single compartment 'a' is used most of the time.
the occasional use of anglicana 'a' either as a separate indefinite article or within a word, as here.
a very pointed lower lobe on this looped 'd'.
in final position 'd' frequently has a long trailing tag.
the first word of a line so probably the scribe's upper case graph.
squarish upper compartment for double compartment 'g'.
long oval lower compartment.
a curl on final 'g' which could be representative of a missing 'e'.
'h' is short and squat.
the limb is extremely thick.
the cross of 't' turns backwards to provide what might be taken as a crossed 'h'. This is a common practice of the scribe and not an isolated example.
a rather grotesque limb-stroke for 'h'.
both long 'r' and 'z'-shaped 'r' are used in initial position.
long 'r' in final position with flourish for missing 'e'.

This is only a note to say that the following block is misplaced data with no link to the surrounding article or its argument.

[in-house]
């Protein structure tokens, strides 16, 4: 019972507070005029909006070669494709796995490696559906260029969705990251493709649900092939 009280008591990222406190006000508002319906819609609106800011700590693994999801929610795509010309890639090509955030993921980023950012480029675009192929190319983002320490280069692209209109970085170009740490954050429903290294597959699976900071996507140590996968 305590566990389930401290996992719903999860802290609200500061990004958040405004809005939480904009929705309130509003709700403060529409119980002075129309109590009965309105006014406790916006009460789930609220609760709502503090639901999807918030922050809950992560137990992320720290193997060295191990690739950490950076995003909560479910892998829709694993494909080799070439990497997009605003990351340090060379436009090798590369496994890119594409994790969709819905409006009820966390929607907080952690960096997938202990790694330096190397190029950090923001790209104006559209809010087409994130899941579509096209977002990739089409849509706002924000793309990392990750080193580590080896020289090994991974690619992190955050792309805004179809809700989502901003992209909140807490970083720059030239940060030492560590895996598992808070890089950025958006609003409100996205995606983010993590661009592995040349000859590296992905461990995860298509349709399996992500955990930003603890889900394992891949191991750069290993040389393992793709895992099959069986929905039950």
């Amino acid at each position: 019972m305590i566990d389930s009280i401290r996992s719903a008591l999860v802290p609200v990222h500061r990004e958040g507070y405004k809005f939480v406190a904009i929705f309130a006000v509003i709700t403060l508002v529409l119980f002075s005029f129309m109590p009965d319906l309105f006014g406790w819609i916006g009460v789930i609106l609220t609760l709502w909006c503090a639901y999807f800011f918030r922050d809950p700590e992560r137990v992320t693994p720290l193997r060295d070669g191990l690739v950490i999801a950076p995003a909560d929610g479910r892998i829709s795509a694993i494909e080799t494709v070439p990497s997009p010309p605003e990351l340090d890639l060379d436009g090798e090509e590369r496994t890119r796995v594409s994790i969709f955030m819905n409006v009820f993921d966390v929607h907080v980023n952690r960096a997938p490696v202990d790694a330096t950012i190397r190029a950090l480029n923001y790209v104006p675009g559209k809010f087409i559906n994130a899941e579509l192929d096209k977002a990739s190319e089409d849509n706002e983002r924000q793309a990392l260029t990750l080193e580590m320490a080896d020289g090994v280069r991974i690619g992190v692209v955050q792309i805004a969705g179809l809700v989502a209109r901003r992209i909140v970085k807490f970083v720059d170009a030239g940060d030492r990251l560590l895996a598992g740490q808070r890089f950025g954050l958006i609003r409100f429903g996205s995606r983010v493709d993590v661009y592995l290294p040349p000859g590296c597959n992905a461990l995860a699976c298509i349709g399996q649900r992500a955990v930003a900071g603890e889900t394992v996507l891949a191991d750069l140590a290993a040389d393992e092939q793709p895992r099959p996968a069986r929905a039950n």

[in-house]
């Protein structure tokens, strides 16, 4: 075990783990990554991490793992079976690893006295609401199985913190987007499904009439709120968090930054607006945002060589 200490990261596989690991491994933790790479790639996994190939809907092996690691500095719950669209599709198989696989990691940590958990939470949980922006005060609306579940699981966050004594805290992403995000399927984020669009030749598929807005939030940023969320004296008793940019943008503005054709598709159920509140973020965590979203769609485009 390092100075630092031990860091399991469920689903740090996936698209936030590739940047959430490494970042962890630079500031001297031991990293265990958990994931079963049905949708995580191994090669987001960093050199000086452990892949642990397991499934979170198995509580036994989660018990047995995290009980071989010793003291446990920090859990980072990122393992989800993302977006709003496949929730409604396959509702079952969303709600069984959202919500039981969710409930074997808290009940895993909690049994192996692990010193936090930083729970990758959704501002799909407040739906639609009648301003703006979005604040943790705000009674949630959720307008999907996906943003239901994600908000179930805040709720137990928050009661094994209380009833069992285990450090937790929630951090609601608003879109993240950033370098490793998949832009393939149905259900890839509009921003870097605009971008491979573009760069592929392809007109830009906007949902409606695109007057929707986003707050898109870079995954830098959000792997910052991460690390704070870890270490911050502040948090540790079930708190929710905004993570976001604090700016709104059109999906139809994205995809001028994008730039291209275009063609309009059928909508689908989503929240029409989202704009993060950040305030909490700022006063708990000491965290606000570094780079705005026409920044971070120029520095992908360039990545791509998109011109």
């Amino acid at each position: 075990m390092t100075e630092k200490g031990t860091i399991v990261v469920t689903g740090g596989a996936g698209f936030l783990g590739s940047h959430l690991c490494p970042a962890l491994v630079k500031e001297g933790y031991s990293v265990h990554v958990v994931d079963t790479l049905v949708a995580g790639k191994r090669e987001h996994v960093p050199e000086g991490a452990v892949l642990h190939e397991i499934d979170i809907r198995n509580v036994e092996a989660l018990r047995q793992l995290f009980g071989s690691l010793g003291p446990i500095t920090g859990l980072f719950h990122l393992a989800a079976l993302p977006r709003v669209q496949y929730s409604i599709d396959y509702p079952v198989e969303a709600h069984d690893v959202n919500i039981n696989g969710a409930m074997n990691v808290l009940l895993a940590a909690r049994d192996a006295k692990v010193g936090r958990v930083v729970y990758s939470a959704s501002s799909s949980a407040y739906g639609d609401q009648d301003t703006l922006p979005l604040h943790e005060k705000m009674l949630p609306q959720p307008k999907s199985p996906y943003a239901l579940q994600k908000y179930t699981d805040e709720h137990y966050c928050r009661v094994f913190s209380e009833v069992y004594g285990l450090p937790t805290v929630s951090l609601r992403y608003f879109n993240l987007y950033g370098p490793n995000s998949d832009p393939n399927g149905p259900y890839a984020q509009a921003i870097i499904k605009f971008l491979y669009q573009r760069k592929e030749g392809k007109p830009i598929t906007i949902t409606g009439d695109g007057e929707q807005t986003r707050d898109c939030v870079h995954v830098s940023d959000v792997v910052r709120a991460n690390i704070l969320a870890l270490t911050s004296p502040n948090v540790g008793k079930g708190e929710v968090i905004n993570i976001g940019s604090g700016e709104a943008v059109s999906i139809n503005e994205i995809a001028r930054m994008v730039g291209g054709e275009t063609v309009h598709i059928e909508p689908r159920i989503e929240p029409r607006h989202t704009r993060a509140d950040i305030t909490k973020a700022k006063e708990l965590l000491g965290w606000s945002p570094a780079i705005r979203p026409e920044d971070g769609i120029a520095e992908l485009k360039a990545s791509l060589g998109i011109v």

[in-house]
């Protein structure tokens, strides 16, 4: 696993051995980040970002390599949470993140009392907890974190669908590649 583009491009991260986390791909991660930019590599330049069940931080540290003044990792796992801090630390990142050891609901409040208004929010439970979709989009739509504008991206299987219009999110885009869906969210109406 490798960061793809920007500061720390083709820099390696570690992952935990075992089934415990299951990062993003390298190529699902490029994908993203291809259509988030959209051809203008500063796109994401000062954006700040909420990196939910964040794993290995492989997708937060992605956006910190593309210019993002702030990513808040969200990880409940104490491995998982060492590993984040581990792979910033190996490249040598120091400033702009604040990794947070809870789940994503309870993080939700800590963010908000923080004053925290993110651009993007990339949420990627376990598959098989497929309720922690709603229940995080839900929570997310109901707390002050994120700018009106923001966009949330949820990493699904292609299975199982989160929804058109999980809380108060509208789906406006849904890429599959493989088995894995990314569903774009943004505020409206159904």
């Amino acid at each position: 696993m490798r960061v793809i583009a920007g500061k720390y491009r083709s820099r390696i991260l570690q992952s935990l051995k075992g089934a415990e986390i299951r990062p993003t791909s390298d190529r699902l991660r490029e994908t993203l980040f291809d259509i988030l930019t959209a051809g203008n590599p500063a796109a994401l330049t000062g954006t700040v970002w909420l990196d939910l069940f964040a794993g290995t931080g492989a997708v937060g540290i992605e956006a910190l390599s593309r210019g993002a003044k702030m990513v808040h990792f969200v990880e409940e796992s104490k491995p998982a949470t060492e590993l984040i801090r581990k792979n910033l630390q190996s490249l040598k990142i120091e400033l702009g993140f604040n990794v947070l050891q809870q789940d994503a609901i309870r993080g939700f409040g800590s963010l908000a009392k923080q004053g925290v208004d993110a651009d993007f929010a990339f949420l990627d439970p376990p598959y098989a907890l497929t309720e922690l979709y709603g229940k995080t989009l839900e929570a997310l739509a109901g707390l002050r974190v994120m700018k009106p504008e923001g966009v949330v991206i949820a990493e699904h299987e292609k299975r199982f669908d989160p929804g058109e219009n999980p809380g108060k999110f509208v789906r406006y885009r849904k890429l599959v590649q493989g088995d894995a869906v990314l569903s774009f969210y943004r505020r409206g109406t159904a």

'z'-shaped 'r' is used in all positions.
many of the scribe's strokes are extremely thick.
long 's' is used in initial and medial positions.
sigma 's' is used in both initial and final positions.
the scribe uses both anglicana looped 'w' as well as this cursive version.
at the beginning of a line so probably the upper case version which differs from the lower case in having no approach stroke.
'y' and thorn are exactly the same graph. Here there is a slight bend on the tail of 'y'.
the majority of the scribe's 'y's look like this example.
an example of 'y' with tail turning counter-clockwise perhaps to distinguish it from the initial thorn.
Usage: to gedyr
as said above, it would be difficult to find any difference between 'y' and thorn.
in this example, it is the thorn which has a slight turn on the tail whereas the 'y' has a straight tail-stroke.
|Upper Case Letters|